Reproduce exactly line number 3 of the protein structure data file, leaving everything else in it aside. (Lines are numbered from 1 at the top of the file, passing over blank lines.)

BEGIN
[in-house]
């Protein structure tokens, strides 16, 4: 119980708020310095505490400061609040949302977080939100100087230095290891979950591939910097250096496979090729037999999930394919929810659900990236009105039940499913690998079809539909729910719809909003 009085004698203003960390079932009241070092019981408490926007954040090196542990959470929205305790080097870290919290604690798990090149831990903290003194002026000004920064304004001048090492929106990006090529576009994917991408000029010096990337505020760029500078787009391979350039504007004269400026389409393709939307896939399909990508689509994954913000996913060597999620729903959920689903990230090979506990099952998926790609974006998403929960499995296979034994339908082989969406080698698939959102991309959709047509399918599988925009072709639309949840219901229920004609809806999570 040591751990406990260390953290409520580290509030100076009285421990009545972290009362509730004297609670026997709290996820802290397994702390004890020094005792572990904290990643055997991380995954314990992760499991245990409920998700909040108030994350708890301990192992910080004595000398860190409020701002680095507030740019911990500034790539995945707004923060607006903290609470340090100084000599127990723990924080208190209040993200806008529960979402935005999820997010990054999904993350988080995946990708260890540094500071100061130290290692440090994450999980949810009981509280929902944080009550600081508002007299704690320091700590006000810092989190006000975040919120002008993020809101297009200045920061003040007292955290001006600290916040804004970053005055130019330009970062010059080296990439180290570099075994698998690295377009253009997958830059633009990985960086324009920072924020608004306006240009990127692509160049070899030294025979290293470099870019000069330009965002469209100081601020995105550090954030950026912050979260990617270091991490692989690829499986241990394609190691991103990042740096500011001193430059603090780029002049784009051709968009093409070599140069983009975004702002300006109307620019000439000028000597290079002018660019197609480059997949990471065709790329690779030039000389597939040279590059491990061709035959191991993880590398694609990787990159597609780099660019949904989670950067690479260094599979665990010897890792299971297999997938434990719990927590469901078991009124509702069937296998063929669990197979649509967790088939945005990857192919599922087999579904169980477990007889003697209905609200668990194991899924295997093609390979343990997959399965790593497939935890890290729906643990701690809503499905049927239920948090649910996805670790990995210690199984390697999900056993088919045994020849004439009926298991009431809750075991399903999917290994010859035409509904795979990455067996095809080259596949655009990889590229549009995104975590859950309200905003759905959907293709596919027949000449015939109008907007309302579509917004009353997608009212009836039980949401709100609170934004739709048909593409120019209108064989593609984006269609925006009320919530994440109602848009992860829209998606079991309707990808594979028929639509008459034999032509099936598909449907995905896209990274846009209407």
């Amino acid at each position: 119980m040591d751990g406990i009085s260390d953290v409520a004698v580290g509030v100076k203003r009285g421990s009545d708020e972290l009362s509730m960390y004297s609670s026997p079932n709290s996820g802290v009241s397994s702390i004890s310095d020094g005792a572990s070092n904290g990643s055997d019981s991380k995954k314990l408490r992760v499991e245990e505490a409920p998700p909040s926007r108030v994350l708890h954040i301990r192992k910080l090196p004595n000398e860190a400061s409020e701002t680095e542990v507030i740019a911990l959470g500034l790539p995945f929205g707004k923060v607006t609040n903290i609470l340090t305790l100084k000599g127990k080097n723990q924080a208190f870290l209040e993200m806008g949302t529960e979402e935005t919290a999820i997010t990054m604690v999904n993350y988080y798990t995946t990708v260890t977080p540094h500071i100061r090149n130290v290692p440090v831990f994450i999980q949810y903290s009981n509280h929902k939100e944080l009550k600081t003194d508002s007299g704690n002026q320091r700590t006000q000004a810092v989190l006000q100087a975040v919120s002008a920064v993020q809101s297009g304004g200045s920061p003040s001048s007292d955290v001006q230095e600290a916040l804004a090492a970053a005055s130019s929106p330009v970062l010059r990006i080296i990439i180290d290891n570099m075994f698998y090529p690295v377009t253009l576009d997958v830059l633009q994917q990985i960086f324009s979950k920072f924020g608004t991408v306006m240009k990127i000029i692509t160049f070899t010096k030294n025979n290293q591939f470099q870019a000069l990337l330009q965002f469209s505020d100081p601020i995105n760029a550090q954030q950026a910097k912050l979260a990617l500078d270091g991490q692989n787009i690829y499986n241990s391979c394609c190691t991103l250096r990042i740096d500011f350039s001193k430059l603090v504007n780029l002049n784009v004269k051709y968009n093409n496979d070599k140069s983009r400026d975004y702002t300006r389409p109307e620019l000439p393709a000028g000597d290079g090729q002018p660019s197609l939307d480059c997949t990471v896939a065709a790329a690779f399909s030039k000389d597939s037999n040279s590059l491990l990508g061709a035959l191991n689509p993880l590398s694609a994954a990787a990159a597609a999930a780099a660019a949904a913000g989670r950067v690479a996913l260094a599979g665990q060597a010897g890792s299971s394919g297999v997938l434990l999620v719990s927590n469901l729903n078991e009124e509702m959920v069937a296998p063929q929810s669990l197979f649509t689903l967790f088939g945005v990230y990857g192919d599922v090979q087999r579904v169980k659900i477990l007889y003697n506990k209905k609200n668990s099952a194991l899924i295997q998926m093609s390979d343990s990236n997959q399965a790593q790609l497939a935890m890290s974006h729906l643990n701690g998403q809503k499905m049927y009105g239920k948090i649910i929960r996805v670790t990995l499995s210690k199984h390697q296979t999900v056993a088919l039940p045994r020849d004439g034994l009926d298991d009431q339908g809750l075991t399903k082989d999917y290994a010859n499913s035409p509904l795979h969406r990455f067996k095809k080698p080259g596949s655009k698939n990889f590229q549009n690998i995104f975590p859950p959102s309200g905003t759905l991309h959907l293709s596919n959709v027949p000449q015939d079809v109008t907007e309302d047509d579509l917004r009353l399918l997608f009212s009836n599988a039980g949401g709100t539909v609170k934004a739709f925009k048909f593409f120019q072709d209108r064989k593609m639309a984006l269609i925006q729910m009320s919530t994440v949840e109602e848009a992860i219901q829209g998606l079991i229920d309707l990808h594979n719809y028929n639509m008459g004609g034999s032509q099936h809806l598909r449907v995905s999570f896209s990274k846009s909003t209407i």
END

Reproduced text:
């Amino acid at each position: 119980m040591d751990g406990i009085s260390d953290v409520a004698v580290g509030v100076k203003r009285g421990s009545d708020e972290l009362s509730m960390y004297s609670s026997p079932n709290s996820g802290v009241s397994s702390i004890s310095d020094g005792a572990s070092n904290g990643s055997d019981s991380k995954k314990l408490r992760v499991e245990e505490a409920p998700p909040s926007r108030v994350l708890h954040i301990r192992k910080l090196p004595n000398e860190a400061s409020e701002t680095e542990v507030i740019a911990l959470g500034l790539p995945f929205g707004k923060v607006t609040n903290i609470l340090t305790l100084k000599g127990k080097n723990q924080a208190f870290l209040e993200m806008g949302t529960e979402e935005t919290a999820i997010t990054m604690v999904n993350y988080y798990t995946t990708v260890t977080p540094h500071i100061r090149n130290v290692p440090v831990f994450i999980q949810y903290s009981n509280h929902k939100e944080l009550k600081t003194d508002s007299g704690n002026q320091r700590t006000q000004a810092v989190l006000q100087a975040v919120s002008a920064v993020q809101s297009g304004g200045s920061p003040s001048s007292d955290v001006q230095e600290a916040l804004a090492a970053a005055s130019s929106p330009v970062l010059r990006i080296i990439i180290d290891n570099m075994f698998y090529p690295v377009t253009l576009d997958v830059l633009q994917q990985i960086f324009s979950k920072f924020g608004t991408v306006m240009k990127i000029i692509t160049f070899t010096k030294n025979n290293q591939f470099q870019a000069l990337l330009q965002f469209s505020d100081p601020i995105n760029a550090q954030q950026a910097k912050l979260a990617l500078d270091g991490q692989n787009i690829y499986n241990s391979c394609c190691t991103l250096r990042i740096d500011f350039s001193k430059l603090v504007n780029l002049n784009v004269k051709y968009n093409n496979d070599k140069s983009r400026d975004y702002t300006r389409p109307e620019l000439p393709a000028g000597d290079g090729q002018p660019s197609l939307d480059c997949t990471v896939a065709a790329a690779f399909s030039k000389d597939s037999n040279s590059l491990l990508g061709a035959l191991n689509p993880l590398s694609a994954a990787a990159a597609a999930a780099a660019a949904a913000g989670r950067v690479a996913l260094a599979g665990q060597a010897g890792s299971s394919g297999v997938l434990l999620v719990s927590n469901l729903n078991e009124e509702m959920v069937a296998p063929q929810s669990l197979f649509t689903l967790f088939g945005v990230y990857g192919d599922v090979q087999r579904v169980k659900i477990l007889y003697n506990k209905k609200n668990s099952a194991l899924i295997q998926m093609s390979d343990s990236n997959q399965a790593q790609l497939a935890m890290s974006h729906l643990n701690g998403q809503k499905m049927y009105g239920k948090i649910i929960r996805v670790t990995l499995s210690k199984h390697q296979t999900v056993a088919l039940p045994r020849d004439g034994l009926d298991d009431q339908g809750l075991t399903k082989d999917y290994a010859n499913s035409p509904l795979h969406r990455f067996k095809k080698p080259g596949s655009k698939n990889f590229q549009n690998i995104f975590p859950p959102s309200g905003t759905l991309h959907l293709s596919n959709v027949p000449q015939d079809v109008t907007e309302d047509d579509l917004r009353l399918l997608f009212s009836n599988a039980g949401g709100t539909v609170k934004a739709f925009k048909f593409f120019q072709d209108r064989k593609m639309a984006l269609i925006q729910m009320s919530t994440v949840e109602e848009a992860i219901q829209g998606l079991i229920d309707l990808h594979n719809y028929n639509m008459g004609g034999s032509q099936h809806l598909r449907v995905s999570f896209s990274k846009s909003t209407i």